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Java stack size myths

How Java uses the stack is basically undocumented. So we developers are left with finding out ourselves. Today I wrote some interesting test code, that delivers surprising results. For my tests I used Sun JDK 1.5.0_12 under RedHat Enterprise Linux 3.

First I wanted to know the stack size that the VM chooses for threads. I found that the ulimit -s parameter has no direct influence on the stack size chosen by the VM. The default is apparently 512kb, and can be changed freely with the -Xss and -XX:ThreadStackSize parameters. But I could not find a difference in behaviour between those parameters. They appear to do the same thing. Further I found that this Linux machine is able to create new threads at a rate of about 5000 per second.

I performed these tests by creating new threads and setting them asleep in a blocking wait call immediately. I kept creating threads until the VM ran out of memory. With 512k stacks the number of threads was around 3700, for 256k stacks around 7300, for 128k around 13700. That leads to the following memory consumption by the stacks:
 3700 x 512kB = 1850MB
 7300 x 256kB = 1825MB
13700 x 128kB = 1713MB
Of course a 32-bit process is limited to 4GB of address space (minus 1 or 2 GB for the kernel). So it is only natural that the memory is close to these 2GB minus the heap size. (Note that Stack is never allocated from the heap.)

Next I tested how deep I could call into a recursive method until I get stack overflows. I did this by modifying the initial program, so that each thread would recurse into a method until it hit stack overflow, then fall asleep. The thread recorded the maximum recursion depth. That's where I got really weird results. Especially with the server VM the maximum depth varies over a wide range between 1750 and 5700 calls (128k stacks)! That's far from constant, which would have been my first guess. With the client VM the number is generally lower but doesn't vary that much: between 1100 and 1650.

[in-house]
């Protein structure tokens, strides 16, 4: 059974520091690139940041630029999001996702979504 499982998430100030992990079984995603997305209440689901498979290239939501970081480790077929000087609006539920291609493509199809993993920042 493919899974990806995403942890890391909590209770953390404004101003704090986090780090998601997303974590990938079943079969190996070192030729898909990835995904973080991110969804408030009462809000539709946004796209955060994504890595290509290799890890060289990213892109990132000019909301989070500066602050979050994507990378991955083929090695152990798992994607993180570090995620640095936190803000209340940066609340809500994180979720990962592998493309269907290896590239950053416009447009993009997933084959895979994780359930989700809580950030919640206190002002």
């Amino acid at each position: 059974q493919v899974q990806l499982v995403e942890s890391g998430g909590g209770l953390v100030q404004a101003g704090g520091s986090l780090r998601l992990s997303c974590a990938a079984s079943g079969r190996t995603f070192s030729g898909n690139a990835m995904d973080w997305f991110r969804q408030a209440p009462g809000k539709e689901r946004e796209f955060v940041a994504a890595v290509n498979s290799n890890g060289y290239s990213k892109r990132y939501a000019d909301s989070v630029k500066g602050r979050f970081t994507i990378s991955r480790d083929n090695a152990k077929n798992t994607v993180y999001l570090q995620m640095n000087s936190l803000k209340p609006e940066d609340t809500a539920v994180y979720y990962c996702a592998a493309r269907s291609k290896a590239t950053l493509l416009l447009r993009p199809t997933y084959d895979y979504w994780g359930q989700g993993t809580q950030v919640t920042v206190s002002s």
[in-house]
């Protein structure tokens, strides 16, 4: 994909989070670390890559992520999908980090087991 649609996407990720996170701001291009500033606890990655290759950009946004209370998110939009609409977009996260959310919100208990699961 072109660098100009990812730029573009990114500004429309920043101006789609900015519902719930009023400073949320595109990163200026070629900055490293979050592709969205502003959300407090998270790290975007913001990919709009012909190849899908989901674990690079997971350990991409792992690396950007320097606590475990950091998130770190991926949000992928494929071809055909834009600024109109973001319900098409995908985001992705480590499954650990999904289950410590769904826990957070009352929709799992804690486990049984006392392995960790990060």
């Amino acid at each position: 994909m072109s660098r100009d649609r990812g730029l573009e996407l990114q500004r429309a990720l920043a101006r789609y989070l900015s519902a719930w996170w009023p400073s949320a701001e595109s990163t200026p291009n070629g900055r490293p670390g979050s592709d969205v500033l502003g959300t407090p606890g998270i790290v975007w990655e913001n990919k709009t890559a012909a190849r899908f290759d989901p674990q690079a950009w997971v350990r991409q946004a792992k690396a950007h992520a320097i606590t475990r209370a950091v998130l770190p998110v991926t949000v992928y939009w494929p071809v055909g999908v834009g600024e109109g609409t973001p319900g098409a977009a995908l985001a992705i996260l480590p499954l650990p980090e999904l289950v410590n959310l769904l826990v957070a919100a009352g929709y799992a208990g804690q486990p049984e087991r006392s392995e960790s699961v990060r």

Also the maximum depth seems to be lower at the beginning of the test and increases toward the end.

If someone wants to repeat my tests, here is the test code that I was using. I am very interested to get further insights on how exactly stack works in Java.

posted on 2007-06-14 18:51 CEST in Code | 6 comments | permalink
You would expect the allowed stack size to vary to some extent, based on the different optimisation paths that take place as the code is compiled. I can easily imagine that the stack overhead would be different between the interpreted and native code paths for example.

On java 6 the test would likely not even finish, since it does tail recursion optimisation, meaning that your f(i) call would not take any space in the stack.

I've been experimenting with some thread capacity issues - trying to raise the number of threads we can handle in our app. Doing the math on your example raised a question: 13,700 threads x 128k stacks > 1.7G. You example code lists using 1G heap size (min and max). If the stacks are allocated from the heap, then this can't work because the heap would have been expended before 13700 threads. If they are allocated outside the heap, this implies the JVM is able to access 2.7G of ram. Based on our experiments, this is not happening either.

What am I missing?
Chris, I have added a small paragraph on the maths. Stack is not allocated from the heap. And in those tests the heap was (apparently) not 1GB but rather 128 or 256MB.
cat /proc/meminfo
total: used: free: shared: buffers: cached:
Mem: 4189683712 1384755200 2804928512 0 150441984 656486400
Swap: 2146754560 0 2146754560
MemTotal: 4091488 kB
MemFree: 2739188 kB
MemShared: 0 kB
Buffers: 146916 kB
Cached: 641100 kB
SwapCached: 0 kB
Active: 734156 kB
ActiveAnon: 428588 kB
ActiveCache: 305568 kB
Inact_dirty: 371072 kB
Inact_laundry: 111372 kB
Inact_clean: 0 kB
Inact_target: 243320 kB
HighTotal: 3276528 kB
HighFree: 2193932 kB
LowTotal: 814960 kB
LowFree: 545256 kB
SwapTotal: 2096440 kB
SwapFree: 2096440 kB
CommitLimit: 4142184 kB
Committed_AS: 3304968 kB
HugePages_Total: 0
HugePages_Free: 0
Hugepagesize: 2048 kB

Max. threads: 3329
Max. recursions: 26832
Min. recursions: 8304
Threads per second: 195.8593

I ran it several times, the min and max are consistent.

Where the GC print outs are coming from?

Lowering the -XX:StackShadowPages might give better results for your tests. See also http://www.oracle.com/technetwork/java/javase/crashes-137240.html#gbyzz